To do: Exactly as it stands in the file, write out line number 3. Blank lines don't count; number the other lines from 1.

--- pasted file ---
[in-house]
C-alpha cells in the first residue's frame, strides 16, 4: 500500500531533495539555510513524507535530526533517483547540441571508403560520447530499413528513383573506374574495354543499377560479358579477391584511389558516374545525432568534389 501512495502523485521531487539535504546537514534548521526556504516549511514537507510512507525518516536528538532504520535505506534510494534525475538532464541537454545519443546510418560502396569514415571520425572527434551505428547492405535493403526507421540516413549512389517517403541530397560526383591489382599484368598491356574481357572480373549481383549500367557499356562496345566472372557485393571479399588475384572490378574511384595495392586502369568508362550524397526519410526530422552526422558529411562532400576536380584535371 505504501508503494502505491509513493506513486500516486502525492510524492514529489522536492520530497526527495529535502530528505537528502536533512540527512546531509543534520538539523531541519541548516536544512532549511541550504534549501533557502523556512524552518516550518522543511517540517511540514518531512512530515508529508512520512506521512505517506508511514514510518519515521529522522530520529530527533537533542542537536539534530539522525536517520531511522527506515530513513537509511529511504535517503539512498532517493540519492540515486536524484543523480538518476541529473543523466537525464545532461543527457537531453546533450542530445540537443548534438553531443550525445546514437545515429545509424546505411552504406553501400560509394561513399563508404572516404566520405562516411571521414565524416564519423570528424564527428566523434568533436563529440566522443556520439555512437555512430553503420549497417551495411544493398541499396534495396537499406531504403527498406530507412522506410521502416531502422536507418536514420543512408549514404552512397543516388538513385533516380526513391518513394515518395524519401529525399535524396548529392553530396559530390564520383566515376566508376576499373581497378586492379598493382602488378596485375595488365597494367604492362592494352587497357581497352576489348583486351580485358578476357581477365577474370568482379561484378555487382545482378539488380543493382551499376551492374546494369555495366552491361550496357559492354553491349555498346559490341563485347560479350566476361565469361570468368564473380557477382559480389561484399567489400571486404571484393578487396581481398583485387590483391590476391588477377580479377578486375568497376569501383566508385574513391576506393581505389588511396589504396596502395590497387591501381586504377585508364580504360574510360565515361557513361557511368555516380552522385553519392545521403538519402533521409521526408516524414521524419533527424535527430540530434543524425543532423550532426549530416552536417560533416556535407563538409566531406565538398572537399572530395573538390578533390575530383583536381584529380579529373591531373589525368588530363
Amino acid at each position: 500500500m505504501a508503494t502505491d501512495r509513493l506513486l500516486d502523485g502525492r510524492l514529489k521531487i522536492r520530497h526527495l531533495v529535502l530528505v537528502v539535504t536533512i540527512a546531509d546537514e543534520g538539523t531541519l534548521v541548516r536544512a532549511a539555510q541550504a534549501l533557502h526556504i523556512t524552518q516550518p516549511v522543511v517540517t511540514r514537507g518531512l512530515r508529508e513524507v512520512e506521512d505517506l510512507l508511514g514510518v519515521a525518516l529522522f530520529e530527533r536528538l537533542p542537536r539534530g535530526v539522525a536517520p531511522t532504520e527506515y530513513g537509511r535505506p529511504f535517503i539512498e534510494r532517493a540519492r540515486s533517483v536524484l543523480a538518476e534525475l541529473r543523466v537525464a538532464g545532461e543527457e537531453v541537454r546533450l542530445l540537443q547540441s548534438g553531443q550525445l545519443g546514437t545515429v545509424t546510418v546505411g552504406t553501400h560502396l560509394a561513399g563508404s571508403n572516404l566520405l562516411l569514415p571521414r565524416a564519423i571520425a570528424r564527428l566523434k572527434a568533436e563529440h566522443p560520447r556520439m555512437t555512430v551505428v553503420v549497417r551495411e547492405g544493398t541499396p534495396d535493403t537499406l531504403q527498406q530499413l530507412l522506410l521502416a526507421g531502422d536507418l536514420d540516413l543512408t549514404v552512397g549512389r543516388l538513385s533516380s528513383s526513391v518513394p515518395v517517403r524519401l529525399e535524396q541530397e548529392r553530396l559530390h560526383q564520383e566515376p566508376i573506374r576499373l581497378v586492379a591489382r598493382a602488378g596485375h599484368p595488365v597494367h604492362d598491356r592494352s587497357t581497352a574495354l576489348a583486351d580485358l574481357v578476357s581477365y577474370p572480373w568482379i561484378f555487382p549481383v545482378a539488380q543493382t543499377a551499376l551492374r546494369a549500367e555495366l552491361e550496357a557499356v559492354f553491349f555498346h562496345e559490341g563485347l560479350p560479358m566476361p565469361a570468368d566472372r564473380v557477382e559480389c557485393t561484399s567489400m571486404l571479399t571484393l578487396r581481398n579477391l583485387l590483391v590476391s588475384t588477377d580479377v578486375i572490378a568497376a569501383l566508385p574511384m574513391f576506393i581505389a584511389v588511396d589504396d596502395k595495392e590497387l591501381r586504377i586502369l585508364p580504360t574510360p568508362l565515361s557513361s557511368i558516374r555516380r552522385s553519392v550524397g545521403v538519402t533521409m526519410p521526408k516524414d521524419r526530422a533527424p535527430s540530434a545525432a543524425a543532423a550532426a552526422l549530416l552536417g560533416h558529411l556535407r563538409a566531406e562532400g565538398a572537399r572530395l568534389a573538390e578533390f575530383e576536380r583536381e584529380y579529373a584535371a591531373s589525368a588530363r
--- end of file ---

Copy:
Amino acid at each position: 500500500m505504501a508503494t502505491d501512495r509513493l506513486l500516486d502523485g502525492r510524492l514529489k521531487i522536492r520530497h526527495l531533495v529535502l530528505v537528502v539535504t536533512i540527512a546531509d546537514e543534520g538539523t531541519l534548521v541548516r536544512a532549511a539555510q541550504a534549501l533557502h526556504i523556512t524552518q516550518p516549511v522543511v517540517t511540514r514537507g518531512l512530515r508529508e513524507v512520512e506521512d505517506l510512507l508511514g514510518v519515521a525518516l529522522f530520529e530527533r536528538l537533542p542537536r539534530g535530526v539522525a536517520p531511522t532504520e527506515y530513513g537509511r535505506p529511504f535517503i539512498e534510494r532517493a540519492r540515486s533517483v536524484l543523480a538518476e534525475l541529473r543523466v537525464a538532464g545532461e543527457e537531453v541537454r546533450l542530445l540537443q547540441s548534438g553531443q550525445l545519443g546514437t545515429v545509424t546510418v546505411g552504406t553501400h560502396l560509394a561513399g563508404s571508403n572516404l566520405l562516411l569514415p571521414r565524416a564519423i571520425a570528424r564527428l566523434k572527434a568533436e563529440h566522443p560520447r556520439m555512437t555512430v551505428v553503420v549497417r551495411e547492405g544493398t541499396p534495396d535493403t537499406l531504403q527498406q530499413l530507412l522506410l521502416a526507421g531502422d536507418l536514420d540516413l543512408t549514404v552512397g549512389r543516388l538513385s533516380s528513383s526513391v518513394p515518395v517517403r524519401l529525399e535524396q541530397e548529392r553530396l559530390h560526383q564520383e566515376p566508376i573506374r576499373l581497378v586492379a591489382r598493382a602488378g596485375h599484368p595488365v597494367h604492362d598491356r592494352s587497357t581497352a574495354l576489348a583486351d580485358l574481357v578476357s581477365y577474370p572480373w568482379i561484378f555487382p549481383v545482378a539488380q543493382t543499377a551499376l551492374r546494369a549500367e555495366l552491361e550496357a557499356v559492354f553491349f555498346h562496345e559490341g563485347l560479350p560479358m566476361p565469361a570468368d566472372r564473380v557477382e559480389c557485393t561484399s567489400m571486404l571479399t571484393l578487396r581481398n579477391l583485387l590483391v590476391s588475384t588477377d580479377v578486375i572490378a568497376a569501383l566508385p574511384m574513391f576506393i581505389a584511389v588511396d589504396d596502395k595495392e590497387l591501381r586504377i586502369l585508364p580504360t574510360p568508362l565515361s557513361s557511368i558516374r555516380r552522385s553519392v550524397g545521403v538519402t533521409m526519410p521526408k516524414d521524419r526530422a533527424p535527430s540530434a545525432a543524425a543532423a550532426a552526422l549530416l552536417g560533416h558529411l556535407r563538409a566531406e562532400g565538398a572537399r572530395l568534389a573538390e578533390f575530383e576536380r583536381e584529380y579529373a584535371a591531373s589525368a588530363r